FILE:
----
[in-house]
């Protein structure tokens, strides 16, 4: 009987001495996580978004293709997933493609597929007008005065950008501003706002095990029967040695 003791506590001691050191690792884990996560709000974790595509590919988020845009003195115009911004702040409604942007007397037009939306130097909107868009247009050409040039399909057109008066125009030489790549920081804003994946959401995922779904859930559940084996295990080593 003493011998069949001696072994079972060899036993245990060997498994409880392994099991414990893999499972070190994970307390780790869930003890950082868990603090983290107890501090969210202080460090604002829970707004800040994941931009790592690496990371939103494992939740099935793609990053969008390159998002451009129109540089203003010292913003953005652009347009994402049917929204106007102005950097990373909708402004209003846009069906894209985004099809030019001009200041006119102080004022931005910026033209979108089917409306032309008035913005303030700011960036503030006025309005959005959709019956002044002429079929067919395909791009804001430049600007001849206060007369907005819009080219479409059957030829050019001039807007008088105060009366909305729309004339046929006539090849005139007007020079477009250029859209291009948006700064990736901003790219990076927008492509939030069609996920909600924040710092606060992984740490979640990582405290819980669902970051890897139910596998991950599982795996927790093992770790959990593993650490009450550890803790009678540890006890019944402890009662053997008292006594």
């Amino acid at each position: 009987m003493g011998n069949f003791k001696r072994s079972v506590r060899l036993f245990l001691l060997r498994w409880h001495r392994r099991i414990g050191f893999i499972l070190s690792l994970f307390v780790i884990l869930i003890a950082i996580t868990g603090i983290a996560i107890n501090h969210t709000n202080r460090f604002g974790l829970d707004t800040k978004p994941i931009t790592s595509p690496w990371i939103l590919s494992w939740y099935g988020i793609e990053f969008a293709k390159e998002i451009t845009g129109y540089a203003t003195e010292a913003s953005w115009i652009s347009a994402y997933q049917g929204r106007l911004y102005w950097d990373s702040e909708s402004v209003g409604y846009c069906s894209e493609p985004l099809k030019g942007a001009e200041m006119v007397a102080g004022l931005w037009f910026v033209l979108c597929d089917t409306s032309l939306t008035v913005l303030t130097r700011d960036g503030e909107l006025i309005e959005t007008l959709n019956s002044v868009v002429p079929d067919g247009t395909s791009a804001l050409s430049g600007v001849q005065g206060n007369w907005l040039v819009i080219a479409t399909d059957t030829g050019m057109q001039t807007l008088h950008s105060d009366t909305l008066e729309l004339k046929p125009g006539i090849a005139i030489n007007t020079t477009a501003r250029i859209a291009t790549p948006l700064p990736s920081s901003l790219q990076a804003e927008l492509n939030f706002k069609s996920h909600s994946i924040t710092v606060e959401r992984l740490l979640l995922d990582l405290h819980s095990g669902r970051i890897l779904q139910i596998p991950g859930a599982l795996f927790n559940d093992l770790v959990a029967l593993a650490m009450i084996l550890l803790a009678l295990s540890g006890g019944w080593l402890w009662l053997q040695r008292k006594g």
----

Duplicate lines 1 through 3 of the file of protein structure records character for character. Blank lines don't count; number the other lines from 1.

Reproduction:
[in-house]
């Protein structure tokens, strides 16, 4: 009987001495996580978004293709997933493609597929007008005065950008501003706002095990029967040695 003791506590001691050191690792884990996560709000974790595509590919988020845009003195115009911004702040409604942007007397037009939306130097909107868009247009050409040039399909057109008066125009030489790549920081804003994946959401995922779904859930559940084996295990080593 003493011998069949001696072994079972060899036993245990060997498994409880392994099991414990893999499972070190994970307390780790869930003890950082868990603090983290107890501090969210202080460090604002829970707004800040994941931009790592690496990371939103494992939740099935793609990053969008390159998002451009129109540089203003010292913003953005652009347009994402049917929204106007102005950097990373909708402004209003846009069906894209985004099809030019001009200041006119102080004022931005910026033209979108089917409306032309008035913005303030700011960036503030006025309005959005959709019956002044002429079929067919395909791009804001430049600007001849206060007369907005819009080219479409059957030829050019001039807007008088105060009366909305729309004339046929006539090849005139007007020079477009250029859209291009948006700064990736901003790219990076927008492509939030069609996920909600924040710092606060992984740490979640990582405290819980669902970051890897139910596998991950599982795996927790093992770790959990593993650490009450550890803790009678540890006890019944402890009662053997008292006594």
């Amino acid at each position: 009987m003493g011998n069949f003791k001696r072994s079972v506590r060899l036993f245990l001691l060997r498994w409880h001495r392994r099991i414990g050191f893999i499972l070190s690792l994970f307390v780790i884990l869930i003890a950082i996580t868990g603090i983290a996560i107890n501090h969210t709000n202080r460090f604002g974790l829970d707004t800040k978004p994941i931009t790592s595509p690496w990371i939103l590919s494992w939740y099935g988020i793609e990053f969008a293709k390159e998002i451009t845009g129109y540089a203003t003195e010292a913003s953005w115009i652009s347009a994402y997933q049917g929204r106007l911004y102005w950097d990373s702040e909708s402004v209003g409604y846009c069906s894209e493609p985004l099809k030019g942007a001009e200041m006119v007397a102080g004022l931005w037009f910026v033209l979108c597929d089917t409306s032309l939306t008035v913005l303030t130097r700011d960036g503030e909107l006025i309005e959005t007008l959709n019956s002044v868009v002429p079929d067919g247009t395909s791009a804001l050409s430049g600007v001849q005065g206060n007369w907005l040039v819009i080219a479409t399909d059957t030829g050019m057109q001039t807007l008088h950008s105060d009366t909305l008066e729309l004339k046929p125009g006539i090849a005139i030489n007007t020079t477009a501003r250029i859209a291009t790549p948006l700064p990736s920081s901003l790219q990076a804003e927008l492509n939030f706002k069609s996920h909600s994946i924040t710092v606060e959401r992984l740490l979640l995922d990582l405290h819980s095990g669902r970051i890897l779904q139910i596998p991950g859930a599982l795996f927790n559940d093992l770790v959990a029967l593993a650490m009450i084996l550890l803790a009678l295990s540890g006890g019944w080593l402890w009662l053997q040695r008292k006594g």